Two of BP’s most senior directors have taken bonus payments for their work in the year of the Gulf of Mexico oil spill, although new chief executive Bob Dudley waived his reward.
Byron Grote, finance director, and Iain Conn, head of downstream, had their £800,000 and £724,000 salaries and benefits topped up with rewards of £380,000 and £310,500 respectively. The bonuses amounted to 30pc of the full potential payout.
BP’s annual report also revealed that Tony Hayward, the former chief executive who left the company after the worst of the crisis, will get almost £100,000 a year for his work as a non-executive of BP’s Russian joint venture TNK-BP. He left the board in October with £2m in salary and severance payments, plus a £600,000-a-year pension.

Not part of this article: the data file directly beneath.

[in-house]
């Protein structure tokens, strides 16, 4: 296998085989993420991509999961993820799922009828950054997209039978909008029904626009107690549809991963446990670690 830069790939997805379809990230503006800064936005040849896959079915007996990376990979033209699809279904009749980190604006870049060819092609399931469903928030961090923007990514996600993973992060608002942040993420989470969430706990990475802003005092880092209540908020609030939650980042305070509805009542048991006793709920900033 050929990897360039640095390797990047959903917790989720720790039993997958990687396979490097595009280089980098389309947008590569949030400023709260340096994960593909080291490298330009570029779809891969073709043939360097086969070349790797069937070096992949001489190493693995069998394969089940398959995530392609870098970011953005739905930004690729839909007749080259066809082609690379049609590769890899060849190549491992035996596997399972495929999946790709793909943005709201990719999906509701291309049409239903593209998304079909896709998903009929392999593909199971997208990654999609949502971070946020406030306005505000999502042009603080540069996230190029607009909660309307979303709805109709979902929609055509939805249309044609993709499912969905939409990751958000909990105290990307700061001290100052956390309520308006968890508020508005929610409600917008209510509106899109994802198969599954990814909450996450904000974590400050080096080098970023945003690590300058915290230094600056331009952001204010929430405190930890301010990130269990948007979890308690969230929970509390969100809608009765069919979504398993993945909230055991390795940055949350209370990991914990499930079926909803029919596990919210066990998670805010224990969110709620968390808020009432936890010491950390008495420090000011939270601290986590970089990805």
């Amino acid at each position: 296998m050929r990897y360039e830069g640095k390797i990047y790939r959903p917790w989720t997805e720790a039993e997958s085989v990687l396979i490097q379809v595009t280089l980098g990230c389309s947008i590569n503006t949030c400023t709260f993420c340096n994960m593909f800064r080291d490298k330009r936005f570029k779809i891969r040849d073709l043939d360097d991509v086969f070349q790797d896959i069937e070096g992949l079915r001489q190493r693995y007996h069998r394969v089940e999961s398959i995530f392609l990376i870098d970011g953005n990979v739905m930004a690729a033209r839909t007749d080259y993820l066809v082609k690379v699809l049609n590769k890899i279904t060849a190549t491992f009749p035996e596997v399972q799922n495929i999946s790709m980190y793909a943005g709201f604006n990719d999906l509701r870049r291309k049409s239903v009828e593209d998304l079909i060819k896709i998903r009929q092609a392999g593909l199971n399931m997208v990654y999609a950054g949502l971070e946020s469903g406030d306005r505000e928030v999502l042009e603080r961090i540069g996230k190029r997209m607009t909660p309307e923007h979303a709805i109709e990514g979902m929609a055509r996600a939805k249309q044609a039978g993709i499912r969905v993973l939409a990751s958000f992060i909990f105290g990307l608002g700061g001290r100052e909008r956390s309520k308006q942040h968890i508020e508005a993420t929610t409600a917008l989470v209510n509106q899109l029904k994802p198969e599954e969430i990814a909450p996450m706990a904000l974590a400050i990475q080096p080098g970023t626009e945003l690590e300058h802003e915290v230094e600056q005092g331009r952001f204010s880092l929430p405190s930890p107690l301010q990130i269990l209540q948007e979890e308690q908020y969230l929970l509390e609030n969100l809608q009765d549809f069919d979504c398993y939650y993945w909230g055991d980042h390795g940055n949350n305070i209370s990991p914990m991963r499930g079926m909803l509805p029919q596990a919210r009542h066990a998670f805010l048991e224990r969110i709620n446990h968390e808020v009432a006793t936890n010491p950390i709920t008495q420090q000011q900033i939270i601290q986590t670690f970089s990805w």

According to the report, Mr Dudley denied himself a bonus in what was a “painful year” for BP. In October, Mr Dudley insisted that incentive payments would in future be linked to safety performance.
Despite forgoing his bonus, Mr Dudley is still potentially eligible for up to 581,084 shares, currently worth £2.8m, on top of a £1m salary. The shares will vest according to BP’s performance over the next few years.
Andy Inglis, the head of exploration and production who left following the crisis, was given a £690,000 pay-off and the report reveals that he was also handed an extra £200,000 for “repatriation costs” on top of his £745,000 salary and benefits. Carl-Henric Svanberg, the chairman of BP criticised for his handling of the disaster, took home a £750,000 package, plus £90,000 in relocation costs.
Last year, shareholders protested against BP’s executive pay at the company’s annual meeting, with 16pc refusing to back the remuneration report.